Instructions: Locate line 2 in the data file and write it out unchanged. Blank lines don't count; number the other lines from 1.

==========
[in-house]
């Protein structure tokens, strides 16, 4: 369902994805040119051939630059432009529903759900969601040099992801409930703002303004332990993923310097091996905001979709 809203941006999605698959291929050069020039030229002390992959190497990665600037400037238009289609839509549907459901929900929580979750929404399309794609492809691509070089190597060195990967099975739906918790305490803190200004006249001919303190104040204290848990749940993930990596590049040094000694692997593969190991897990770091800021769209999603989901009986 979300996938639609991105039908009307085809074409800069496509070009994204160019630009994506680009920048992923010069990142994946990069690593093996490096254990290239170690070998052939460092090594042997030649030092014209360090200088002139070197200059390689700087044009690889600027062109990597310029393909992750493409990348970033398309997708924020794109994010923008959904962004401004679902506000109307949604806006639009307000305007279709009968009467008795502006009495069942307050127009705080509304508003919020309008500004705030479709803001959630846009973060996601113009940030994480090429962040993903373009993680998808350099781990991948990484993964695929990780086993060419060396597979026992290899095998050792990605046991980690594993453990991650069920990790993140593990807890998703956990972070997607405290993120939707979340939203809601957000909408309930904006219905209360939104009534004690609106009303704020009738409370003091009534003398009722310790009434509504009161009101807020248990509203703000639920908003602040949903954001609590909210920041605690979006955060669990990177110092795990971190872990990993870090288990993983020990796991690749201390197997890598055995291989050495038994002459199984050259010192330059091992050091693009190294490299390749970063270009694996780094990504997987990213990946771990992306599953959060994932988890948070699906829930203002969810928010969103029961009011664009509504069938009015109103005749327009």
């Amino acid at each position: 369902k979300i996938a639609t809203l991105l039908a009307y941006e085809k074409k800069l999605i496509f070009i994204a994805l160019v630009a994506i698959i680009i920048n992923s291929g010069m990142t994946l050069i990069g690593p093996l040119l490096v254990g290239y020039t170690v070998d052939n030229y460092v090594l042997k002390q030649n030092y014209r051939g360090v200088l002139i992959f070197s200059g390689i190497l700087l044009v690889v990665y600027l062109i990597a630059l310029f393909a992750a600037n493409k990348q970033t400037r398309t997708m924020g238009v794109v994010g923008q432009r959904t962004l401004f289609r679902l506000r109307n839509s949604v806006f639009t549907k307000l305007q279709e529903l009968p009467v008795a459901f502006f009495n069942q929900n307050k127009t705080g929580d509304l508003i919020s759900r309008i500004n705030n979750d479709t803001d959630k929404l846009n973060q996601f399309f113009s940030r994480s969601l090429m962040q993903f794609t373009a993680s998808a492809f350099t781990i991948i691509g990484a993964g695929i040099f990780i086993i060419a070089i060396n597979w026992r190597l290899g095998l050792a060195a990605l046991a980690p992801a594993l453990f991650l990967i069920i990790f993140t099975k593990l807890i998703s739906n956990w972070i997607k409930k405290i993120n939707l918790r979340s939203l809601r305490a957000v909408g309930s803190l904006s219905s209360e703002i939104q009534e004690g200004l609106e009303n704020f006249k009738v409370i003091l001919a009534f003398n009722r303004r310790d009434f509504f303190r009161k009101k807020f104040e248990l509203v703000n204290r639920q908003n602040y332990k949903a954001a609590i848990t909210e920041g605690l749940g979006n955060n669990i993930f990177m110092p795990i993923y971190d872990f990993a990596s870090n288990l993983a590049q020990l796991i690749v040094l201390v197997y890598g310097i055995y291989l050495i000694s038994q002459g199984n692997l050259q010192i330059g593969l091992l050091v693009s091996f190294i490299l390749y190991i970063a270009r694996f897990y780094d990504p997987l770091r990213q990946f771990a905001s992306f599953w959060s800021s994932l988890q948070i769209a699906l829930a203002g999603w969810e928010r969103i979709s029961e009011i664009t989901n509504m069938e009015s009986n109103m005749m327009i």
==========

């Protein structure tokens, strides 16, 4: 369902994805040119051939630059432009529903759900969601040099992801409930703002303004332990993923310097091996905001979709 809203941006999605698959291929050069020039030229002390992959190497990665600037400037238009289609839509549907459901929900929580979750929404399309794609492809691509070089190597060195990967099975739906918790305490803190200004006249001919303190104040204290848990749940993930990596590049040094000694692997593969190991897990770091800021769209999603989901009986 979300996938639609991105039908009307085809074409800069496509070009994204160019630009994506680009920048992923010069990142994946990069690593093996490096254990290239170690070998052939460092090594042997030649030092014209360090200088002139070197200059390689700087044009690889600027062109990597310029393909992750493409990348970033398309997708924020794109994010923008959904962004401004679902506000109307949604806006639009307000305007279709009968009467008795502006009495069942307050127009705080509304508003919020309008500004705030479709803001959630846009973060996601113009940030994480090429962040993903373009993680998808350099781990991948990484993964695929990780086993060419060396597979026992290899095998050792990605046991980690594993453990991650069920990790993140593990807890998703956990972070997607405290993120939707979340939203809601957000909408309930904006219905209360939104009534004690609106009303704020009738409370003091009534003398009722310790009434509504009161009101807020248990509203703000639920908003602040949903954001609590909210920041605690979006955060669990990177110092795990971190872990990993870090288990993983020990796991690749201390197997890598055995291989050495038994002459199984050259010192330059091992050091693009190294490299390749970063270009694996780094990504997987990213990946771990992306599953959060994932988890948070699906829930203002969810928010969103029961009011664009509504069938009015109103005749327009």